This story originally appeared on The Philadelphia Tribune.
Jameelah Scurry is left feeling violated after looters stole all the merchandise from her clothing and accessories shop.
The owner of La’vanter Boutique at 1334 W. Venango St. watched in disbelief as security video footage showed looters ransacking her business on Tuesday.
Her boutique joins a score of small businesses and big-box stores that were looted throughout Philadelphia during the unrest sparked by the fatal police shooting of Walter Wallace Jr. on Monday in West Philadelphia.
“When I got to the store it was completely empty,” said Scurry, who marked her second year in business. “I couldn’t believe it. I just bust out crying.”
This marked the second time her boutique was burglarized, with the earlier incident occurring in August. Like other entrepreneurs she was also dealing with the pandemic’s economic impact.
“We were just recovering from all of that, so this was devastating,” Scurry said.
Scurry quit her job to become a business owner. She and her brother sold the family house and invested their personal savings into launching the boutique two years ago.
“There just were a lot of sacrifices and people don’t understand that,” Scurry said. “We’re not successful yet. We’re still struggling entrepreneurs. We’re not a big corporation. We’re not millionaires. We can’t bounce back from certain things.”
People have stepped up to support Scurry’s GoFundMe campaign to assist in rebuilding the business.
“It’s a blessing,” she said of the donations and kind words from community members.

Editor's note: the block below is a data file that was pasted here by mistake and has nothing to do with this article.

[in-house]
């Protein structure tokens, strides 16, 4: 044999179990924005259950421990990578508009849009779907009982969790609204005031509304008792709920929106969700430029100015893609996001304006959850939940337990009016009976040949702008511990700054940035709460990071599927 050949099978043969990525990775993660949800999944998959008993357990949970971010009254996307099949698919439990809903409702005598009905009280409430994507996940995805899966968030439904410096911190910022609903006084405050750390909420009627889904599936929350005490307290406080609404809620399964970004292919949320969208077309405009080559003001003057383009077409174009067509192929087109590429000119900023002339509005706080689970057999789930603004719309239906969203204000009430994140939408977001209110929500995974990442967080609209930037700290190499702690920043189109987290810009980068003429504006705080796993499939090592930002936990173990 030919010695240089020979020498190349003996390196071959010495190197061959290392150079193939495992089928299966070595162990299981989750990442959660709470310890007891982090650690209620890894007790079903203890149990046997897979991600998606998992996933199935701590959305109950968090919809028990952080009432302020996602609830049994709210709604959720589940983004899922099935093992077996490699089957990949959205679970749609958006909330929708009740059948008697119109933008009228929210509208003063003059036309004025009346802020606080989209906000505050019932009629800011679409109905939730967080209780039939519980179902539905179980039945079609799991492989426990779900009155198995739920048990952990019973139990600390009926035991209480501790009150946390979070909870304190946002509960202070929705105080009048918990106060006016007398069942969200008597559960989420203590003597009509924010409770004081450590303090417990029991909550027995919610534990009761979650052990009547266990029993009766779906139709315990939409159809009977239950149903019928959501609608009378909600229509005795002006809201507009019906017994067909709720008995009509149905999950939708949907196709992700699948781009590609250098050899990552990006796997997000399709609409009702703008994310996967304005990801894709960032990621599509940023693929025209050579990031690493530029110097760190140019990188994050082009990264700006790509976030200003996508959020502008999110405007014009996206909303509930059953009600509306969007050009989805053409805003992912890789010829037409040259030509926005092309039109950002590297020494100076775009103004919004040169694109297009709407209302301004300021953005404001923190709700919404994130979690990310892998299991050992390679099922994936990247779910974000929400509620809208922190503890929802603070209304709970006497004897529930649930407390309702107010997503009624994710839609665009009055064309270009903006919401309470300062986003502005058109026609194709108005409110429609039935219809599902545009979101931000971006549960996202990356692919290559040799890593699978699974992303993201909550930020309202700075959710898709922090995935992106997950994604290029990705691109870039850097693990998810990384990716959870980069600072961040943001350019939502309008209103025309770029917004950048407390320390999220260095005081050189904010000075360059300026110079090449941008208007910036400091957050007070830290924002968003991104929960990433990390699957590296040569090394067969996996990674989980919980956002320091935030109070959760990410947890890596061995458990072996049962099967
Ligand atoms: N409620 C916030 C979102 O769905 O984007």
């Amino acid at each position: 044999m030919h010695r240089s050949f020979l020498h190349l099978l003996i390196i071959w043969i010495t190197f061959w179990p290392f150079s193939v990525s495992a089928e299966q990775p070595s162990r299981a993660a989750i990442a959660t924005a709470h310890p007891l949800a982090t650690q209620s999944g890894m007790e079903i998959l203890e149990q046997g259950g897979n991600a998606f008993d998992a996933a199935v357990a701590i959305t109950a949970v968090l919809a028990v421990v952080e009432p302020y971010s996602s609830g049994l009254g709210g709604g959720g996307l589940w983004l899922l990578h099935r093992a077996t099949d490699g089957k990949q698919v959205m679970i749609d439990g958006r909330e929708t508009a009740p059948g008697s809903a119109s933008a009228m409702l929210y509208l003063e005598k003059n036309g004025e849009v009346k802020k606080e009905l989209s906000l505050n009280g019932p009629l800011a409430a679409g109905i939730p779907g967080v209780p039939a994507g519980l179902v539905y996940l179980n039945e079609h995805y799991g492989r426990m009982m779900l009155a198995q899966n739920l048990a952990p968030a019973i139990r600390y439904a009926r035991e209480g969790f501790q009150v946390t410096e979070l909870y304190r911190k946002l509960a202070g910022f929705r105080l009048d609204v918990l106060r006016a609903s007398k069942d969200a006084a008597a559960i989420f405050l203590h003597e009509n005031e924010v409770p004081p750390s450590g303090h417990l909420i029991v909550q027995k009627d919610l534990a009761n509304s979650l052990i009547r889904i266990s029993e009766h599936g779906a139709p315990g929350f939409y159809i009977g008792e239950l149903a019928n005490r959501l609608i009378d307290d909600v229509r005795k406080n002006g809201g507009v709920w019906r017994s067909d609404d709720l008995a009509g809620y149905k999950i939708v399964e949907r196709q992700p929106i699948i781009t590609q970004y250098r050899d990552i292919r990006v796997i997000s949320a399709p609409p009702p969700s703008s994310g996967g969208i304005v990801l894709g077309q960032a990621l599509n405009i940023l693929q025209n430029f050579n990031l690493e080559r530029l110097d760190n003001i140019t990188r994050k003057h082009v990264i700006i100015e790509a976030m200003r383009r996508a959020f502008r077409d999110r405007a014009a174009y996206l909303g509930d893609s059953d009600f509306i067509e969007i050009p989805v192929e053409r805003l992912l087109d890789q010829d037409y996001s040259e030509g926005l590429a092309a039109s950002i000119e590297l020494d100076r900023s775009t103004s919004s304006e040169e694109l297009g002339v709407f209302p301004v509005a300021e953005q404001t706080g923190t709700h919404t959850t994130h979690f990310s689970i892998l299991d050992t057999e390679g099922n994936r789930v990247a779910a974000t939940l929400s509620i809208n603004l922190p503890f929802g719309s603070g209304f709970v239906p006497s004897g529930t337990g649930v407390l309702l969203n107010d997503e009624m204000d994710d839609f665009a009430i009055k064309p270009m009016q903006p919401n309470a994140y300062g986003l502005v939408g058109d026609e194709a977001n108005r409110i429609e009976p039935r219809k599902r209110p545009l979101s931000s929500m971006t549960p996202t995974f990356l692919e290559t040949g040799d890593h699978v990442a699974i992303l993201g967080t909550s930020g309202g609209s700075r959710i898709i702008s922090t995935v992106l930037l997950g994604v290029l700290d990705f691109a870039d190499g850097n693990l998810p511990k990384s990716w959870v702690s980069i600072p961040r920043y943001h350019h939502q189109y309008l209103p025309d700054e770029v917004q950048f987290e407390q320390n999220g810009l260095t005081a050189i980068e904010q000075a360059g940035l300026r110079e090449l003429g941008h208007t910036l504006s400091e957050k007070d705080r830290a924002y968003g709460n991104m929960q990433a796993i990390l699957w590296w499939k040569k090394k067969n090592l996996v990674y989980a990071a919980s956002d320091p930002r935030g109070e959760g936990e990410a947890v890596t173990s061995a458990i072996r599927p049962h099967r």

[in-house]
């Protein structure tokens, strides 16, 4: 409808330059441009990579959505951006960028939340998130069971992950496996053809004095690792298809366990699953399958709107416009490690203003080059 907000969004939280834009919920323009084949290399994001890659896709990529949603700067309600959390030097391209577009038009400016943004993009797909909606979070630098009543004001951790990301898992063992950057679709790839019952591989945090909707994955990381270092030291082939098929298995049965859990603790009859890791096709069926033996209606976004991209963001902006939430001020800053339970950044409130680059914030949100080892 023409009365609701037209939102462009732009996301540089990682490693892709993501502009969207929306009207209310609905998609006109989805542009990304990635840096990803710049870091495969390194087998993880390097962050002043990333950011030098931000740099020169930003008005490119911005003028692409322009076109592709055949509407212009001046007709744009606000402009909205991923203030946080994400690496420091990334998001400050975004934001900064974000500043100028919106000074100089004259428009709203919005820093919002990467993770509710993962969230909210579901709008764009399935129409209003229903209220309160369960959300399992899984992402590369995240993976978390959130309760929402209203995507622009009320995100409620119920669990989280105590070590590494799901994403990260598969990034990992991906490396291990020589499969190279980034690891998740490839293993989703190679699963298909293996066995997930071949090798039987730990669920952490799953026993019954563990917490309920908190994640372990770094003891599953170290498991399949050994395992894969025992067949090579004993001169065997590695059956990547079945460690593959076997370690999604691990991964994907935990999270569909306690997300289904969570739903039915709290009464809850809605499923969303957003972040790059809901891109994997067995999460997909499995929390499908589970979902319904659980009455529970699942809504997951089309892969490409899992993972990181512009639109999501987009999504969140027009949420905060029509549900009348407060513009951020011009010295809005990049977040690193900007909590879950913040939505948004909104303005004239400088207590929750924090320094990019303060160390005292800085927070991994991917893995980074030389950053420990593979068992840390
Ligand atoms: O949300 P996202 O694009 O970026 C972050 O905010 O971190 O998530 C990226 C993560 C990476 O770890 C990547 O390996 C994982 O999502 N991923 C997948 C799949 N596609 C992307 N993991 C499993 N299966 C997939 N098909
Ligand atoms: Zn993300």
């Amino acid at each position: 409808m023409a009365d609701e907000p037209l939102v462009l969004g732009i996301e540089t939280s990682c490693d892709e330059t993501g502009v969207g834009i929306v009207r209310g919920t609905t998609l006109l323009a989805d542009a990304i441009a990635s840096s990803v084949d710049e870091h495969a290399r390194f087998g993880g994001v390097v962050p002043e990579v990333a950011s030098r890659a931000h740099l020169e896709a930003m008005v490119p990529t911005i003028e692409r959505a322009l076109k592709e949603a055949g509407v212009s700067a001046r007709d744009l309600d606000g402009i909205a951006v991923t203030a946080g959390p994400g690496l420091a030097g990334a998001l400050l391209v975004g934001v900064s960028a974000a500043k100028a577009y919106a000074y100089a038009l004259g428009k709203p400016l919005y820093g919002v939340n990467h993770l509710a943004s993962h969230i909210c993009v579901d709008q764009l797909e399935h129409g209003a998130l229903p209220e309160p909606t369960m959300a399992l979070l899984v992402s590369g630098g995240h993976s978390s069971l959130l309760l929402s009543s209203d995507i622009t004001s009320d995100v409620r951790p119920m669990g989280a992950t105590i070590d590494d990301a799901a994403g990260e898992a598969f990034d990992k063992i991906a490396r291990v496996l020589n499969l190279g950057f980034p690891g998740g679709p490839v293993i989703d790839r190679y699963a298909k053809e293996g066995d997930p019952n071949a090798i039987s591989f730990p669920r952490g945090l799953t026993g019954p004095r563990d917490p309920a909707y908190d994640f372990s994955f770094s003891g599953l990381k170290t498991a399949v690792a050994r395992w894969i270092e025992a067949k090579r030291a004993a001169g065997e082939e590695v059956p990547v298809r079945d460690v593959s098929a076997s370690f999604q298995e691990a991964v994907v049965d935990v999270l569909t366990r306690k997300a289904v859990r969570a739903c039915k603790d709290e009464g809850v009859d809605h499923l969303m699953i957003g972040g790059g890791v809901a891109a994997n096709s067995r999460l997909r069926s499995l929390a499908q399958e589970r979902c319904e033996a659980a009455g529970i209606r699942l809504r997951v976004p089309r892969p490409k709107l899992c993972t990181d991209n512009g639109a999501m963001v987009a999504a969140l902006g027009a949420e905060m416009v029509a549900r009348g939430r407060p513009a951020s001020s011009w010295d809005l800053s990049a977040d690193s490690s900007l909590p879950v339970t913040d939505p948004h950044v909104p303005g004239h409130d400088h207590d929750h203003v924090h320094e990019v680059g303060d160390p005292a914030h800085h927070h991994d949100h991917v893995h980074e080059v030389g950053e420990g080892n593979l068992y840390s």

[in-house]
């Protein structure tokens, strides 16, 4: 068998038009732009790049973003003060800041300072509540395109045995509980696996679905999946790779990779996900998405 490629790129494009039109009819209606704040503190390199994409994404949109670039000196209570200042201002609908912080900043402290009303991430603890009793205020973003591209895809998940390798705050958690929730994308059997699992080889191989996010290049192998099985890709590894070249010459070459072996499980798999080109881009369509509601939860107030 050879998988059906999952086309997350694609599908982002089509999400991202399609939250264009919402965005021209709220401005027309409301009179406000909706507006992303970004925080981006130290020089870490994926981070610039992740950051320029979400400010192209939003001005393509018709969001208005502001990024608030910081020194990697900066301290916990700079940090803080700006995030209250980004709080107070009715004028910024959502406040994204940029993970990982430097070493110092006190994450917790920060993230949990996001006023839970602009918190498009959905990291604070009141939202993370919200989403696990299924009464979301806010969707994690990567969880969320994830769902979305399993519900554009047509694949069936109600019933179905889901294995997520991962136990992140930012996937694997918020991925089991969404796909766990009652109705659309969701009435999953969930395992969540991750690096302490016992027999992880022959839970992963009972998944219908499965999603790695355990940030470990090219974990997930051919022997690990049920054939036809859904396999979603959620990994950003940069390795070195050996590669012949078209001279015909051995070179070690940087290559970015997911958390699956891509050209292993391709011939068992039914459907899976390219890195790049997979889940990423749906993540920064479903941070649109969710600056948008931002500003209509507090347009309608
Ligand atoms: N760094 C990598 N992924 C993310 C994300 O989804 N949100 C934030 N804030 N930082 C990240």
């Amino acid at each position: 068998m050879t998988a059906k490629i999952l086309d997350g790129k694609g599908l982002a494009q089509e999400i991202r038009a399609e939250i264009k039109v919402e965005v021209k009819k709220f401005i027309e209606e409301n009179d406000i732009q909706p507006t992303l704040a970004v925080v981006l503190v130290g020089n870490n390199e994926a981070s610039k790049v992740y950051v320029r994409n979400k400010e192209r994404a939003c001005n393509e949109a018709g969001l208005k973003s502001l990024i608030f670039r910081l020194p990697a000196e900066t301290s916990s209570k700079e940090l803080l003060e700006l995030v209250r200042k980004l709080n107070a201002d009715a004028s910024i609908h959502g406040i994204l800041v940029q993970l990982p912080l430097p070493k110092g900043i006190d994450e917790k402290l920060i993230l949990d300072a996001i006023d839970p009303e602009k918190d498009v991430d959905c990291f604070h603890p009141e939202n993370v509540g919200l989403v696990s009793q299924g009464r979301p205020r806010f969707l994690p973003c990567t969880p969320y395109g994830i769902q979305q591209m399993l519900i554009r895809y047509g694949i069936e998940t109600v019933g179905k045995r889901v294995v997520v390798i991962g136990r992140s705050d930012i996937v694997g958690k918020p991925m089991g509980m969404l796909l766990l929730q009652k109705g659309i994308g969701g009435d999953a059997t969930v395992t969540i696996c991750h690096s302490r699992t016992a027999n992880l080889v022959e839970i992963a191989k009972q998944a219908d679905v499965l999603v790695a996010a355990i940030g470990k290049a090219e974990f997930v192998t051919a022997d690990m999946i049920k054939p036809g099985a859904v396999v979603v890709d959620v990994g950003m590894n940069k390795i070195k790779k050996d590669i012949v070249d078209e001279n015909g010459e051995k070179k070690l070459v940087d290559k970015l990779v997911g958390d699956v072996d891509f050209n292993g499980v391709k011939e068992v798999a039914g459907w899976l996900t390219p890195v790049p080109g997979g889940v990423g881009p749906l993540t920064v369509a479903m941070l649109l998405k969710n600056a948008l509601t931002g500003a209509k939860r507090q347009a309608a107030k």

Meanwhile the owners of Hafiz Sisters Beauty Supply at 59 W. Chelten Ave. are trying to figure out their next move after their shop was looted early Wednesday morning.
The security gate at the storefront was dislodged and then looters smashed the front glass window. Petty cash and beauty supplies were taken from the store.
“We are blessed that they didn’t come with shopping bags, like they did other stores and take everything,” said Zainab Hafiz-Moore, a co-owner of beauty supply store.
“We can come back God willing,” she said.
Hafiz-Moore along with her sister, Atiyya Flournoy, and their husbands, Jerrell Flournoy and Troy Moore, opened the shop on Chelten Avenue last year, becoming one of Philadelphia’s few Black-owned beauty supply owners.
The sisters were forced to shutter their business for the last two days due to the looting damage.
“We’re kind of in a stall pattern because we are trying to determine what our next move is and continue doing business under these circumstances,” said Troy Moore, a co-owner of Hafiz Sisters.
“The sad thing about this whole thing is that unfortunately everyone is pressured because of COVID, and they just took some opportunities to do some things maliciously. Unfortunately we have that 10% that always is looking for a reason to do some damage where they can get away with it and this may fall under that umbrella.”
Troy Moore said the looting and vandalism of local commercial corridors and shopping centers will have a ripple impact on the affected communities.
“It affects all of us, especially the seniors that look to have that comfort to walk to their neighborhood shopping centers, as opposed to having to drive (a) distance,” he said.
According to a Philadelphia Department of Commerce spokesperson, more than 200 businesses were burglarized Tuesday night.
The city is working with neighborhood groups in commercial corridors across Philadelphia, including Community Development Corporations and Business Improvement Districts.
The Commerce Department is assessing what it can do to support businesses damaged by vandalism or looting, including connecting them to financial support from partners organizations.
City officials are urging people to stop the looting.
“The widespread lawlessness, including the burglary and looting of area businesses served no purposes whatsoever,” Philadelphia Police Commissioner Danielle Outlaw said during a press conference Wednesday. “These individuals are doing nothing but wasting our precious resources.”